My Heart as a Sanctuary Lamp through Redemptive Suffering

February 1, 2019

 My Heart as a Sanctuary Lamp - A Living Lamp

 

I was thinking about some of the different types of suffering and crosses that people carry. There are so many! There are crosses of illness - physical, psychological, emotional, etc.; crosses of gender identity crisis; addiction, loneliness, grief, bereavement and loss; the crosses of infertility - just to name a few. It helps me to remember that this earthly life is not paradise - it is a preparation for paradise in heaven. It is a time of testing; a time to grow and to allow God to increase our capacity to love Him for all eternity. A time to live by the dark night of Faith (believing in God's love even when he seems absent or distant or asleep on the job); a time to grow in merit; and suffering is a big part of all of this. 

"In this you rejoice, though now for a little while you may have to suffer various trials, so that the genuineness of your faith, more precious than gold which though perishable is tested by fire, may redound to praise and glory and honor at the revelation of Jesus Christ. Without having seen him you love him; though you do not now see him you believe in him and rejoice with unutterable and exalted joy. As the outcome of your faith you obtain the salvation of your souls" (1 Pete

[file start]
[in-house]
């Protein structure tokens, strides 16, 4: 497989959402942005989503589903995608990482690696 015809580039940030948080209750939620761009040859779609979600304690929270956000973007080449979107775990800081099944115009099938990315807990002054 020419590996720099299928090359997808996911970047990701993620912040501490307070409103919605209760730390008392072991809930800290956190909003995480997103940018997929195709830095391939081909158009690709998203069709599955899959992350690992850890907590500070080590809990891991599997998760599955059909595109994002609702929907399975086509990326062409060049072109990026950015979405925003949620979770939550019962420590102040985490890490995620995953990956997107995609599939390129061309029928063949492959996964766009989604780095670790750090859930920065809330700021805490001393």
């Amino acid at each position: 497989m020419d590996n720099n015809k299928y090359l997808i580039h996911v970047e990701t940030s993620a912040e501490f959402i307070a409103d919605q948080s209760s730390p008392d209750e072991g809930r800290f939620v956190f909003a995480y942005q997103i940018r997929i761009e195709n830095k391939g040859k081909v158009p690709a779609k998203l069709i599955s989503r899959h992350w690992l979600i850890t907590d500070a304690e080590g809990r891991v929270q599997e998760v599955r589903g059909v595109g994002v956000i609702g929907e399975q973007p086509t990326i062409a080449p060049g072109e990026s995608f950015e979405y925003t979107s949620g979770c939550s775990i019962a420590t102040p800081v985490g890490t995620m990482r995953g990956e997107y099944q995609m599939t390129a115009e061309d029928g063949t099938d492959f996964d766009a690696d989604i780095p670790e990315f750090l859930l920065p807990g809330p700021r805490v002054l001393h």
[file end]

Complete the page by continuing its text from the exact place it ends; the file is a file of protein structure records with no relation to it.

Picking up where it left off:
r 1:6-9).

Our secular culture does not clearly understand this and therefore does not understand the deeper purpose & meaning of suffering. This is because our society is predominantly hedonistic, meaning that the number one goal seems to be the pursuit of pleasure and the avoidance of pain - at all costs. How different is the Way that Jesus taught us:

 

"If anyone desires to come after me, let him deny himself, and take up his cross, and follow me" (Matthew 16:24).

 

Even though, at first, this sounds like a way deprived of fulfillment, it is, in fact, the exact opposite. We are not meant to carry our crosses with our own strength. This, combined with the fact that God is so drawn to our weakness, highlights the fact that the very crosses that we carry are the means to a deeper union with Him. It is this supernatural union with a loving Being, infinitely higher & greater than ourselves, that is the conduit of true & lasting joy and a peace that surpasses all understanding.

 

I was thinking about how the death of my son is my cross, a sacrifice that God has asked of me, and that I could respond to in many different ways; five of which are:

 

1. Anger & confusion which leads to despair.
2. Comfort seeking distraction.
3. Trying to pull myself up by my bootstraps and carry on with my own strength.

4. Seeking answers through ways that are sinful because they are dangerous and not helpful in the long run. Here I am referring to mediums. 
5. Continually struggling for a trustful surrender to Divine Providence - his inscrutable, unsearchable ways - ways that I will only fully understand in heaven - and to lean on Him for the ability to open this suffering up to His presence and love. And, even though I may feel no sensible consolation and, even "feel" completely rejected by God because of this tragedy, this is the exact time that I need to live by pure Faith (believing in His love no matter what my feelings tell me).